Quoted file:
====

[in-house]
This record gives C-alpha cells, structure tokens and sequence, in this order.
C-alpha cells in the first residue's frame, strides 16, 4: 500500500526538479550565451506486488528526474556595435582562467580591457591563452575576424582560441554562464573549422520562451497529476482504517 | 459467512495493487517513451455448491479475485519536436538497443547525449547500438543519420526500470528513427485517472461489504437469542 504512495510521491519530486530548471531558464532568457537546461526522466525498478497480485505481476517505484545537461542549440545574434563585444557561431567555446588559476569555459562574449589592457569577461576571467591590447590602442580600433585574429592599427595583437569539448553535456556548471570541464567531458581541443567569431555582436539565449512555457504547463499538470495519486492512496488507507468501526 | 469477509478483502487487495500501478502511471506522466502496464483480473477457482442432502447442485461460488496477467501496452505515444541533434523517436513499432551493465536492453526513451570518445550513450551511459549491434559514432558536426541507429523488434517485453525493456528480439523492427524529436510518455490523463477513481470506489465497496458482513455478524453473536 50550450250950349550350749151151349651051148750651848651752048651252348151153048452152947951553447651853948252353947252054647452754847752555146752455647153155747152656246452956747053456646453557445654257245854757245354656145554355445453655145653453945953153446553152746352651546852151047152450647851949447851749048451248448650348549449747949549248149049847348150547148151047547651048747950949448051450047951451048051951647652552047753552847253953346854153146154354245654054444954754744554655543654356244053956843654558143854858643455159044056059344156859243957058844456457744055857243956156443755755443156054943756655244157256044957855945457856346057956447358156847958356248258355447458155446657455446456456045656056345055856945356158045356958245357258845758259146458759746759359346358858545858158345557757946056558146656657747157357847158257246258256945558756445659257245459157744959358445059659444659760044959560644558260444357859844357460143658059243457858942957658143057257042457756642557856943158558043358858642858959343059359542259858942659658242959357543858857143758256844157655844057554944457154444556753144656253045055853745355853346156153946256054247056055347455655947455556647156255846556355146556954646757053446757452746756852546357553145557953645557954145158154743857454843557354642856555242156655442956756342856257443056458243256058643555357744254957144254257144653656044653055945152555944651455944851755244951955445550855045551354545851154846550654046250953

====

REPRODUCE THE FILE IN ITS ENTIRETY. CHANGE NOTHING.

[in-house]
This record gives C-alpha cells, structure tokens and sequence, in this order.
C-alpha cells in the first residue's frame, strides 16, 4: 500500500526538479550565451506486488528526474556595435582562467580591457591563452575576424582560441554562464573549422520562451497529476482504517 | 459467512495493487517513451455448491479475485519536436538497443547525449547500438543519420526500470528513427485517472461489504437469542 504512495510521491519530486530548471531558464532568457537546461526522466525498478497480485505481476517505484545537461542549440545574434563585444557561431567555446588559476569555459562574449589592457569577461576571467591590447590602442580600433585574429592599427595583437569539448553535456556548471570541464567531458581541443567569431555582436539565449512555457504547463499538470495519486492512496488507507468501526 | 469477509478483502487487495500501478502511471506522466502496464483480473477457482442432502447442485461460488496477467501496452505515444541533434523517436513499432551493465536492453526513451570518445550513450551511459549491434559514432558536426541507429523488434517485453525493456528480439523492427524529436510518455490523463477513481470506489465497496458482513455478524453473536 50550450250950349550350749151151349651051148750651848651752048651252348151153048452152947951553447651853948252353947252054647452754847752555146752455647153155747152656246452956747053456646453557445654257245854757245354656145554355445453655145653453945953153446553152746352651546852151047152450647851949447851749048451248448650348549449747949549248149049847348150547148151047547651048747950949448051450047951451048051951647652552047753552847253953346854153146154354245654054444954754744554655543654356244053956843654558143854858643455159044056059344156859243957058844456457744055857243956156443755755443156054943756655244157256044957855945457856346057956447358156847958356248258355447458155446657455446456456045656056345055856945356158045356958245357258845758259146458759746759359346358858545858158345557757946056558146656657747157357847158257246258256945558756445659257245459157744959358445059659444659760044959560644558260444357859844357460143658059243457858942957658143057257042457756642557856943158558043358858642858959343059359542259858942659658242959357543858857143758256844157655844057554944457154444556753144656253045055853745355853346156153946256054247056055347455655947455556647156255846556355146556954646757053446757452746756852546357553145557953645557954145158154743857454843557354642856555242156655442956756342856257443056458243256058643555357744254957144254257144653656044653055945152555944651455944851755244951955445550855045551354545851154846550654046250953